03 Oct 2019
Extra capacity and improved trains for rail passengers across Wales and the borders
Transport for Wales (TfW) has announced plans to provide space for up to 6,500 more commuters a week from December this year, whilst introducing additional trains right across the Wales and Borders rail network.
Improvements for rail passengers in December 2019 will include:
• Valley lines will see more four-carriage trains on peak services and combined with other rolling stock changes, will provide space for up to 6,500 more commuters every week.
• Passengers between Cheltenham and Maesteg, and between Cardiff and Ebbw Vale will have the benefit of modern Class 170 trains with more space, onboard passenger information systems, accessible toilets, air conditioning, Wi-Fi and power sockets.
• Long distance passengers on some services between North Wales and Manchester will be traveling on more modern ‘Mark 4 intercity’ carriages.
As part of the updated plan for December, Porterbrook, the supplier of the delayed Class 769s, will provide additional Class 153 trains until the previously ordered Class 769s are available for use.
Mary Grant, CEO of Porterbrook, said:
“Porterbrook is committed to working closely with TfW as they continue to transform the experience of rail passengers across Wales. Some of TfW’s plans depend on our innovative Class 769 trains, whose introduction into service has been subject to delays for which we apologise. We are actively working with TfW and our supply chain to deliver these trains as soon as possible. In the meantime, we have accelerated delivery of our Class 170 units and are also supplying additional trains to cover for the Class 769s and provide support to TfW and their passengers.”
TfW will also be improving the onboard experience for long-distance journeys with the introduction of refurbished, more accessible Mark 4 intercity carriages on certain services between North Wales and Manchester, and an additional loco-hauled service on the key Holyhead-Cardiff route linking North and South Wales.
Passenger feedback has highlighted the need to improve capacity and resilience in the fleet as a key priority, TfW plan to deliver this by keeping Pacer trains for a short period during 2020, subject to receiving a time-limited dispensation against the mandatory requirements for accessible rail vehicles which come into force on 1st January 2020. The Pacers and Class 37 loco hauled trains will gradually be removed from service as the more modern and comfortable Class 769s become available in the new year.
The popular Class 37 loco-hauled trains were temporarily added to the fleet back in May 2019 to help provide an immediate capacity boost on the busy Rhymney Valley line – again in response to demands from customers for extra seats.
James Price, Transport for Wales CEO said:
“Our customer research reveals that being able to sit or stand comfortably on a train is a top priority for many people, and therefore we hope that our customers will welcome plans which will mean a big increase in capacity for December.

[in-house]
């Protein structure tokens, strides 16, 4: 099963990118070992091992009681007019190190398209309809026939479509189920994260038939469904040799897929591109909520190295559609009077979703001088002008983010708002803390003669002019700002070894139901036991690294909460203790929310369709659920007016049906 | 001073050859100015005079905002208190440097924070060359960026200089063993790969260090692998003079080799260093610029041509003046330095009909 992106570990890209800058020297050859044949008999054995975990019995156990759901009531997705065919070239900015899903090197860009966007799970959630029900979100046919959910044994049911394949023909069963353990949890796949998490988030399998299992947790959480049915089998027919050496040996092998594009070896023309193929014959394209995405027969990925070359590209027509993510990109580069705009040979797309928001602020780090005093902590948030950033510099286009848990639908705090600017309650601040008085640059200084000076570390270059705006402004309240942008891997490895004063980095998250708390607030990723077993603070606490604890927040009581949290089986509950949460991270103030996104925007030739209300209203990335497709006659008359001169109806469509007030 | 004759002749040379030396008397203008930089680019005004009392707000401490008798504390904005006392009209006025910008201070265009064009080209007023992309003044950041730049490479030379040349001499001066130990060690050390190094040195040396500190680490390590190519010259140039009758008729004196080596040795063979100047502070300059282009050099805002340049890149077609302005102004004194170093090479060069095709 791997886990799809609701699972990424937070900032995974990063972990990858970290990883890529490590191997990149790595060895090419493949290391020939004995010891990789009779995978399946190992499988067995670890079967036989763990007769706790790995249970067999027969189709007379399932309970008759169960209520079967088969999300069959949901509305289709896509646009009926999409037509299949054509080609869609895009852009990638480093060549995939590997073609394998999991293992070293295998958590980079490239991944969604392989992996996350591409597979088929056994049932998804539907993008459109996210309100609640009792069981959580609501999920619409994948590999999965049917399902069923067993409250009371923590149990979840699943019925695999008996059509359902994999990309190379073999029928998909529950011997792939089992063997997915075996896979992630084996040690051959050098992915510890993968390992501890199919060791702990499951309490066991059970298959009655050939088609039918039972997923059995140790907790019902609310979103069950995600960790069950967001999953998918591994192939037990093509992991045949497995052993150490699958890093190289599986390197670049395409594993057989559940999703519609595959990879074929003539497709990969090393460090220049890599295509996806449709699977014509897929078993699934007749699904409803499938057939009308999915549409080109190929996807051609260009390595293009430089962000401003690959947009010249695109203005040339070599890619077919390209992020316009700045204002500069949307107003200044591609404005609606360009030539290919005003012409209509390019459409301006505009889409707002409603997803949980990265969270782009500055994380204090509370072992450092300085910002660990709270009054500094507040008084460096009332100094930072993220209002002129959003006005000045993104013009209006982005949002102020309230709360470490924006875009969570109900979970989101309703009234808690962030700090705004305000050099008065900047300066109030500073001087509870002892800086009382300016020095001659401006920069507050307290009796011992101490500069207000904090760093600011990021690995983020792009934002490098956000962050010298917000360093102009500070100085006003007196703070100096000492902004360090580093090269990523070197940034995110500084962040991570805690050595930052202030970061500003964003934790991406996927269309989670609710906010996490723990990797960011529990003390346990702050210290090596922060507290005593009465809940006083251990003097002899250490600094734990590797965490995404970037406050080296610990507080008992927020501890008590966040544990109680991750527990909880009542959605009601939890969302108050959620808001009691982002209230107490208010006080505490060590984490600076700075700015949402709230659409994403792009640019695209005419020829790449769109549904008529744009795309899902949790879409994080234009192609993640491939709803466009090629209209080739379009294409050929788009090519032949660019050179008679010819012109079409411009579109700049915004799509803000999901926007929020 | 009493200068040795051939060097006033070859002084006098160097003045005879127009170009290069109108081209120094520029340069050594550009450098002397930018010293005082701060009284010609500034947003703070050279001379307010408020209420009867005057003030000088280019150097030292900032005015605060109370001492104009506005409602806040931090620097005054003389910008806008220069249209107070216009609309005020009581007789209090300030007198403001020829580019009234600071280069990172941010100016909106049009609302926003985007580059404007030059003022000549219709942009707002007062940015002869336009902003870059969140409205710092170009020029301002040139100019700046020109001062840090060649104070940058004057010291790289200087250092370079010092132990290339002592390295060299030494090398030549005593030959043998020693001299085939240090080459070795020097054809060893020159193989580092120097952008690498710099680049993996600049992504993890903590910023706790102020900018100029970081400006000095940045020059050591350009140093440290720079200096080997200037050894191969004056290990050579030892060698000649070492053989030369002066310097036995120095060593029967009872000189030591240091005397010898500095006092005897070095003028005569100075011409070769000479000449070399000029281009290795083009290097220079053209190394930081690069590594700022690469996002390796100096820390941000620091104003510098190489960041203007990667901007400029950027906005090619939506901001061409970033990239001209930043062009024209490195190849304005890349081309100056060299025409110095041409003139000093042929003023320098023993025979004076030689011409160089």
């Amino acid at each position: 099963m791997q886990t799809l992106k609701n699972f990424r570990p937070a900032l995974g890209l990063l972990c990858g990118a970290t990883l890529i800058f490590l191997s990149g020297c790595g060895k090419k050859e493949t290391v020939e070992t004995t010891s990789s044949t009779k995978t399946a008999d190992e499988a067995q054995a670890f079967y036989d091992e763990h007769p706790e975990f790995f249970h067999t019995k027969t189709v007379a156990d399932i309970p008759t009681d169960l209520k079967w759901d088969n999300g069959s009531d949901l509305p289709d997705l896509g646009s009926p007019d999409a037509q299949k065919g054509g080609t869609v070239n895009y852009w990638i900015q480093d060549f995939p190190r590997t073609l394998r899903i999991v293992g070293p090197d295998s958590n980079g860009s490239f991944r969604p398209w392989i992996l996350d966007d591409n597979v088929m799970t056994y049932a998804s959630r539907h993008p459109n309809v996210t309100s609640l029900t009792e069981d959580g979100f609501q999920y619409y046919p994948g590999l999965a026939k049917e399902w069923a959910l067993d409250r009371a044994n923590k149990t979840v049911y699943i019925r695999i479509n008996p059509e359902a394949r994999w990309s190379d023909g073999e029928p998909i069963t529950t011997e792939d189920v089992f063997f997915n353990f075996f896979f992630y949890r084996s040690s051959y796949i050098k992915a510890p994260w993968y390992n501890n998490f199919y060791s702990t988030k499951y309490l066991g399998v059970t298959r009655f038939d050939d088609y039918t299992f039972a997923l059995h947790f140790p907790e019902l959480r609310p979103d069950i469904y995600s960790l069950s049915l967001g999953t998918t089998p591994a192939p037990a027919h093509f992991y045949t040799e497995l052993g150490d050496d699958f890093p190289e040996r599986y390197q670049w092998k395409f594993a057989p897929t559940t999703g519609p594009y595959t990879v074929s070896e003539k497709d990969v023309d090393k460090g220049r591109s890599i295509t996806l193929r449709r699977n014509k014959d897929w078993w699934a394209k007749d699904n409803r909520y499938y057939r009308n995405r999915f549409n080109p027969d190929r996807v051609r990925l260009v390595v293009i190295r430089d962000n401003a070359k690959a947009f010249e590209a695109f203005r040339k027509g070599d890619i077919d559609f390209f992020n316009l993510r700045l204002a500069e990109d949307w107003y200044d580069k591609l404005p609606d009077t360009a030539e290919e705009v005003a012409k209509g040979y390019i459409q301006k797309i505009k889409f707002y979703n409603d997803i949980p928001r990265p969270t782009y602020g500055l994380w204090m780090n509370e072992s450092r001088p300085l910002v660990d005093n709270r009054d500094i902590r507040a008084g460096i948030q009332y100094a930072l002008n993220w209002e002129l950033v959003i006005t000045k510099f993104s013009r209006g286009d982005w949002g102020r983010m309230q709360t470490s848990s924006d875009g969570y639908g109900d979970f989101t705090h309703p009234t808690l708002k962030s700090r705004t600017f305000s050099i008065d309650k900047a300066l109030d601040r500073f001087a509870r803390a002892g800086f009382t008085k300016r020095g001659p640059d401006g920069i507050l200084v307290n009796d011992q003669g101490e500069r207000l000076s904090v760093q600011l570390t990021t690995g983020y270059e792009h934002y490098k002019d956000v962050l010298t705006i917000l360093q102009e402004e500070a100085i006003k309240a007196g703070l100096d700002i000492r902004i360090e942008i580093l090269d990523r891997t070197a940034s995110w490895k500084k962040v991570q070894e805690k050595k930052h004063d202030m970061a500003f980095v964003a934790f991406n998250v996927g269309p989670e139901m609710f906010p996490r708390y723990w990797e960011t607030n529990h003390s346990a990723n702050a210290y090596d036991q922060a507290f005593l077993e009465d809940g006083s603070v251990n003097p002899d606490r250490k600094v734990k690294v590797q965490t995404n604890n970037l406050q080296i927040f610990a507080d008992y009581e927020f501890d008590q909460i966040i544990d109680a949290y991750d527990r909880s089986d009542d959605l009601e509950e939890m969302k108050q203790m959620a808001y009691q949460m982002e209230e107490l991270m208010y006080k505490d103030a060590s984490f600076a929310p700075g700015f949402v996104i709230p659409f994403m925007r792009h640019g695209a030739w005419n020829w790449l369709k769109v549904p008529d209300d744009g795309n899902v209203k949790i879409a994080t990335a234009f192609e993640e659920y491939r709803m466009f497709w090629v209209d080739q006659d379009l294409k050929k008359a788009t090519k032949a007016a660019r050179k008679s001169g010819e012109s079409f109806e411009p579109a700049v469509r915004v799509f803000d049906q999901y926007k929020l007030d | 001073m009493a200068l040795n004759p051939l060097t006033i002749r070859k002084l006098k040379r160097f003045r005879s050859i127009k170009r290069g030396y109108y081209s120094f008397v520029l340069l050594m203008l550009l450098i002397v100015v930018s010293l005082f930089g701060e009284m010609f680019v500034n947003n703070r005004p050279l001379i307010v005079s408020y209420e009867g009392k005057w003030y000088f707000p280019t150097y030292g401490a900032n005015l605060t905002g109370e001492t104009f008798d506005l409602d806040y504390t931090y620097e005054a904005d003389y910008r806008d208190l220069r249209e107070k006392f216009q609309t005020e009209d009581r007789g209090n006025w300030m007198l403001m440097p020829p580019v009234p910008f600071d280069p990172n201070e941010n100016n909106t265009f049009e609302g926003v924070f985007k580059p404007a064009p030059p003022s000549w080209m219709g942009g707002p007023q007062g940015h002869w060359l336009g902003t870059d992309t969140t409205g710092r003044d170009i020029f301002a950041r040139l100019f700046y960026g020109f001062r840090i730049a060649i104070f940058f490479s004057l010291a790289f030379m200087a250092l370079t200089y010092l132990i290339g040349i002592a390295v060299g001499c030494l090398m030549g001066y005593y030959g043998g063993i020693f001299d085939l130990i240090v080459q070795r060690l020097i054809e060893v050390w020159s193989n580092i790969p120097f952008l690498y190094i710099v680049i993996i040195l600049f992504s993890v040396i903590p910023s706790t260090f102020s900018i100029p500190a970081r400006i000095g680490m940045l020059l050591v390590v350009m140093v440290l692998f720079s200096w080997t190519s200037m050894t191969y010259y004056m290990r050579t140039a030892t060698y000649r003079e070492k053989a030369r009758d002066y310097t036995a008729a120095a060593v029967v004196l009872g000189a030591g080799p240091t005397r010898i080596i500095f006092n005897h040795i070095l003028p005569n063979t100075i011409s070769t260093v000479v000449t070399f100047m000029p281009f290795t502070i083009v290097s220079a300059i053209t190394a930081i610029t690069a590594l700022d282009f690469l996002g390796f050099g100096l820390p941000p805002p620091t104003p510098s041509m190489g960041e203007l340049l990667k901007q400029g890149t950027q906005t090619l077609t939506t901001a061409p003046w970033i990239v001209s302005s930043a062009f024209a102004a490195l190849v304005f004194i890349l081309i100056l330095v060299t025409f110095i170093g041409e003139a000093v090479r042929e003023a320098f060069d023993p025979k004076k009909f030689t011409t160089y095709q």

“We’re also pleased that we’re improving the overall experience for passengers using services between Cheltenham and Maesteg, and between Cardiff and Ebbw Vale through the introduction of more modern accessible trains.
“Our plan is to retain some of our Pacer and Class 37 loco-hauled trains for a short period of time in 2020 to allow us to increase capacity of our busiest routes, meaning extra space onboard for our customers.
“We have always focused on delivering what our customers want, and we will do all we can to provide further capacity, which is their key priority. We must remain responsive to the needs of all of our customers, even if this means changing our plans.”
Notes to editors
Notes to editors;
Customer research from TfW has revealed that:
• Customers place a higher importance on being able to sit or stand comfortably on a train than other key priorities, such as punctuality of the service.
• Current TfW performance is below the customers’ expectation on capacity.
• There are more tweets about capacity than delay/disruption or quality of rolling stock.
• Complaints figures indicate a trend of increasing numbers of capacity-related complaints month-on-month.
• The latest wave of the NRPS as well as monthly customer satisfaction and mystery shopper surveys reflect a similar picture in overcrowding being the biggest issue (particularly for commuters).
The additional capacity will be provided through changes to the current plan, which includes operating 11 services with Class 150 trains rather than Pacers. These larger trains, which are being upgraded to improve accessibility will provide additional space in the morning and evening peaks on Treherbert, Aberdare and Merthyr services, meaning capacity for up to 1300 more customers daily, and therefore up to 6500 weekly.
Pacer trains will be focused as four carriage trains on the majority of Rhymney line services, with the Class 37 loco-hauled trains continuing to operate as the larger and more modern Class 769s are gradually introduced in the new year.
The mandatory requirement for rolling stock to meet modern accessibility standards comes in to force on 1 January 2020. Any trains which will remain in service with existing levels of accessibility is a decision for the UK Secretary of State for Transport who will consider applications for dispensation against standards from the rail industry on the merits of each case.